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Modern Workforce: The Influence of Culture on Decision-Making Process

The influence of culture on decision-making is carried out mainly through shared beliefs and values that form a stable set of underlying assumptions among members of the organization. The individual’s perception of organizational reality is mostly determined by the fact that colleagues share the same views. Culture influences this process by providing members with a common interpretation of their experience (Rausch, Lindquist, & Steckel, 2014). In Eastern culture, the main focus is on understanding the essence of the problem and the feasibility of solving it based on consensus. Western decision-making culture is based on justifying options for action and implementing them as soon as possible. The emphasis is on individual decision-making and specific responsibility for their implementation. The desire of companies to expand the boundaries of their activities and become large multinational corporations and the participation of organizations in various forms of international cooperation have revealed new problems of organizational behavior related to different cultures. The influence of culture on ethical deliberation becomes an object of study and is a subject of great interest in the business. This paper will examine various aspects of cultural impact on the contemporary workforce.

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As a first example, the ethical philosophies of managers in the United States and Korea will be considered. According to the study of Paik, Lee, and Pak (2019), in this pair, the cross-cultural influence is asymmetric. Before the Asian financial crisis, Korean organizations used to utilize mainly Japanese business practices but, eventually, the US approach gained legitimacy as being more advanced and effective (Paik et al., 2019). Nowadays, Korean managers utilize more rule utilitarian than act utilitarian philosophy for moral decision-making. This finding contributes to the convergence of the US and Korean ethical philosophies (Paik et al., 2019). However, the Korean workforce does not adopt all the patterns typical of the United States. Particularly, it seems to accept relatively weak environment-related community norms. This fact indicates that interchange and adoption are not only asymmetric but also heterogeneous. Furthermore, Korean managers have a strong tendency to collectivist behavior and tend to have dual ethical standards, one for their personal life and another for professional activity (Paik et al., 2019). Most of the US managers do not correspond to this manner of thinking.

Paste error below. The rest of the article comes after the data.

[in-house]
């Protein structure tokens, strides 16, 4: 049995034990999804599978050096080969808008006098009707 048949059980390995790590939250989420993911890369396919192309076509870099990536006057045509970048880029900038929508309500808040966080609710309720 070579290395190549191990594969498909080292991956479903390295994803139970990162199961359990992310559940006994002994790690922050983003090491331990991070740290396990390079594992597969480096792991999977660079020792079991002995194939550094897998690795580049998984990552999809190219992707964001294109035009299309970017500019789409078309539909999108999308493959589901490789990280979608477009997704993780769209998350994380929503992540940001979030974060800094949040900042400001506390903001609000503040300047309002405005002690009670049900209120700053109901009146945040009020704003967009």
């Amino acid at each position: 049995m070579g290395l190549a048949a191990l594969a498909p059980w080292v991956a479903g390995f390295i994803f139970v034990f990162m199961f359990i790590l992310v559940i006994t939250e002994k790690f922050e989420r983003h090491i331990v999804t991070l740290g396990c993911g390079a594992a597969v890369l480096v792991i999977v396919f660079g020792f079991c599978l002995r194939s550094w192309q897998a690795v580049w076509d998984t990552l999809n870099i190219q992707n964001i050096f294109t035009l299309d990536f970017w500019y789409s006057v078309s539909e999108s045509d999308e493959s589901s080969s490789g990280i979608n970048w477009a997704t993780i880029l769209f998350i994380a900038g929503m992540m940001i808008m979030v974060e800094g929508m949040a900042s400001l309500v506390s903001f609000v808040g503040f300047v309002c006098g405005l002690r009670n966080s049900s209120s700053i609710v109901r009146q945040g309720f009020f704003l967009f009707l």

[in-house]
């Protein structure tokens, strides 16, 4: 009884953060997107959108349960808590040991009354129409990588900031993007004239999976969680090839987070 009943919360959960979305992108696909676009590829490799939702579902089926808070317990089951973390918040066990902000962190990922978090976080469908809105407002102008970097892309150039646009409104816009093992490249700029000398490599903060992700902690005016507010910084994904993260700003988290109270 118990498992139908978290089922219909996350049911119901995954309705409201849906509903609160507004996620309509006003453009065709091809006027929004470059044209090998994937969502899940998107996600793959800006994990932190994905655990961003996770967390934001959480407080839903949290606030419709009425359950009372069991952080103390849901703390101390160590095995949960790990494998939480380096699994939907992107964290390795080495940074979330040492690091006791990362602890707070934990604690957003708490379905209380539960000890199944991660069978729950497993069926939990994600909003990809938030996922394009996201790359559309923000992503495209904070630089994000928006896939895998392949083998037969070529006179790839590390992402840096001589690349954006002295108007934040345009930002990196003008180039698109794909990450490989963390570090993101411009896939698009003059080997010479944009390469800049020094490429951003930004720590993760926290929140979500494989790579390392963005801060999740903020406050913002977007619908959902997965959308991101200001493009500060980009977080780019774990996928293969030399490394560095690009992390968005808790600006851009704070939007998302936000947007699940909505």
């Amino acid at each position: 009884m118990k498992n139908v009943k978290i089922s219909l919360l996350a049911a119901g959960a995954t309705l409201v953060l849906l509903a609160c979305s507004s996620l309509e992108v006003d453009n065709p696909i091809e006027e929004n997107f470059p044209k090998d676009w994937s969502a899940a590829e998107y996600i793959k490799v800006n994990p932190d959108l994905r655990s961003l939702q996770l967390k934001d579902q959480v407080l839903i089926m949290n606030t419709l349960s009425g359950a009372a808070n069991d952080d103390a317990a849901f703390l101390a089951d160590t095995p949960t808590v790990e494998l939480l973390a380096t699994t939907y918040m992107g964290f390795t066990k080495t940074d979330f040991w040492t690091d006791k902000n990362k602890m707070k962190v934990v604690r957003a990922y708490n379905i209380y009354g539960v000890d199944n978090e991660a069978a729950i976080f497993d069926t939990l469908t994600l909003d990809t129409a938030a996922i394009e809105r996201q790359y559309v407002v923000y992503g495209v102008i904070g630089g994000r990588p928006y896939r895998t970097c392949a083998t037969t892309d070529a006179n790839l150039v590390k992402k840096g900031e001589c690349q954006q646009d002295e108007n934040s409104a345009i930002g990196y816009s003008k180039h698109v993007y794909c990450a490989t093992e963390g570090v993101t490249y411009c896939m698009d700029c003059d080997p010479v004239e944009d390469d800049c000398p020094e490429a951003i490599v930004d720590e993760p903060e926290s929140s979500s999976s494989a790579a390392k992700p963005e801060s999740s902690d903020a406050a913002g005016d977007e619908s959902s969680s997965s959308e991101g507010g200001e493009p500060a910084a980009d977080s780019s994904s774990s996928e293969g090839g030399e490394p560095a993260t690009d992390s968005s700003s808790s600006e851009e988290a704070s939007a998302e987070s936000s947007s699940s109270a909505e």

Certainly, these differences in ethical views can lead to different decisions related to business ethics issues. Korean managers’ strategy is based on situationism and acting in the interests of their company. They are less likely to listen to personal needs and concerns, while US managers take an individualistic approach, which resonates with the philosophy of act utilitarianism widely used by Koreans before the crisis. It should be noted that, according to Paik et al. (2019), this demeanor forces Korean managers to make more unethical decisions. Thus, although Korea borrows practices from the United States, it adapts them to its own cultural characteristics and attitudes. In both cases present, the factor of particular perception takes place, and a decision made by one side may seem unethical to the other. Nevertheless, business ethics is determined mainly by the company’s productivity and efficiency since it reflects the quality of international interaction and cultural collaboration.

In Vietnam, national culture also significantly influences people’s behavior and decision-making in the organization. The differences in the Eastern and Western decision-making systems have been explored for decades (Vitell, Nwachukwu, & Barnes, 1993). In fact, the principle of operation in Vietnam is similar to the Korean one. The Vietnamese approach is characterized by the presence of a single understanding of the solution for the entire team. Here, the Communist political system is blended with the long-term influence of Confucianism (Truong, Hallinger, & Sanga, 2017). Both provide a common view of the problem being solved. However, there is a tendency among managers to be less interested in the process itself and not even expect to participate in it (Truong et al., 2017). This happens primarily due to the authoritarian style of government in the country and a strict hierarchy in society. In comparison, for example, with Australia, Vietnam is not associated with criticism of leaders or free promotion of ideas for discussion (Truong et al., 2017). It is the result of many years of building a strong, unique system of values and leadership.